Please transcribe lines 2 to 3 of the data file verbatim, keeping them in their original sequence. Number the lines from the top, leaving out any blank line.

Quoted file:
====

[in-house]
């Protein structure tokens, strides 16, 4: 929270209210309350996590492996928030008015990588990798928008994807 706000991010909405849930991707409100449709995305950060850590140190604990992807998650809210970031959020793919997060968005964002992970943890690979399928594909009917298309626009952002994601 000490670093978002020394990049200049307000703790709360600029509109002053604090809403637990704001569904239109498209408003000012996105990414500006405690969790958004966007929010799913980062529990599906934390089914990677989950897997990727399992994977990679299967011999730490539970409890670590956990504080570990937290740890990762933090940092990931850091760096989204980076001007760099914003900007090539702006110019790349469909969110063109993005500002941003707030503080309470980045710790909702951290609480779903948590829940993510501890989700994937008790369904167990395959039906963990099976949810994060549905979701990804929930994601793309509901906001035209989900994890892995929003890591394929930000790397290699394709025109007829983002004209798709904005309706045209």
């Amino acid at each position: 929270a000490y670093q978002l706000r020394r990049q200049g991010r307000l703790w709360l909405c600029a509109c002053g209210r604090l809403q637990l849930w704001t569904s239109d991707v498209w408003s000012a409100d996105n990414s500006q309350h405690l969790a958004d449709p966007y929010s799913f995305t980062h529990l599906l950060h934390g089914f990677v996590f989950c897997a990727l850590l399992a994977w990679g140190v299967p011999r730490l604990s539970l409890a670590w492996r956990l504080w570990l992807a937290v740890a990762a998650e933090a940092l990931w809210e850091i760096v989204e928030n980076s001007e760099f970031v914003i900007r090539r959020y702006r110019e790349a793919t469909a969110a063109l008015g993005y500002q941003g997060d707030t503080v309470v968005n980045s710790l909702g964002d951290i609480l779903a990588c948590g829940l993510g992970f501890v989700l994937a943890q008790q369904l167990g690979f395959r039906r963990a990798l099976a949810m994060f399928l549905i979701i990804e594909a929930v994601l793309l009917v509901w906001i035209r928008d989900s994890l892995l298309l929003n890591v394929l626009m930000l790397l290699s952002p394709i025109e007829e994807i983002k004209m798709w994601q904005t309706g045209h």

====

């Protein structure tokens, strides 16, 4: 929270209210309350996590492996928030008015990588990798928008994807 706000991010909405849930991707409100449709995305950060850590140190604990992807998650809210970031959020793919997060968005964002992970943890690979399928594909009917298309626009952002994601 000490670093978002020394990049200049307000703790709360600029509109002053604090809403637990704001569904239109498209408003000012996105990414500006405690969790958004966007929010799913980062529990599906934390089914990677989950897997990727399992994977990679299967011999730490539970409890670590956990504080570990937290740890990762933090940092990931850091760096989204980076001007760099914003900007090539702006110019790349469909969110063109993005500002941003707030503080309470980045710790909702951290609480779903948590829940993510501890989700994937008790369904167990395959039906963990099976949810994060549905979701990804929930994601793309509901906001035209989900994890892995929003890591394929930000790397290699394709025109007829983002004209798709904005309706045209």
């Amino acid at each position: 929270a000490y670093q978002l706000r020394r990049q200049g991010r307000l703790w709360l909405c600029a509109c002053g209210r604090l809403q637990l849930w704001t569904s239109d991707v498209w408003s000012a409100d996105n990414s500006q309350h405690l969790a958004d449709p966007y929010s799913f995305t980062h529990l599906l950060h934390g089914f990677v996590f989950c897997a990727l850590l399992a994977w990679g140190v299967p011999r730490l604990s539970l409890a670590w492996r956990l504080w570990l992807a937290v740890a990762a998650e933090a940092l990931w809210e850091i760096v989204e928030n980076s001007e760099f970031v914003i900007r090539r959020y702006r110019e790349a793919t469909a969110a063109l008015g993005y500002q941003g997060d707030t503080v309470v968005n980045s710790l909702g964002d951290i609480l779903a990588c948590g829940l993510g992970f501890v989700l994937a943890q008790q369904l167990g690979f395959r039906r963990a990798l099976a949810m994060f399928l549905i979701i990804e594909a929930v994601l793309l009917v509901w906001i035209r928008d989900s994890l892995l298309l929003n890591v394929l626009m930000l790397l290699s952002p394709i025109e007829e994807i983002k004209m798709w994601q904005t309706g045209h």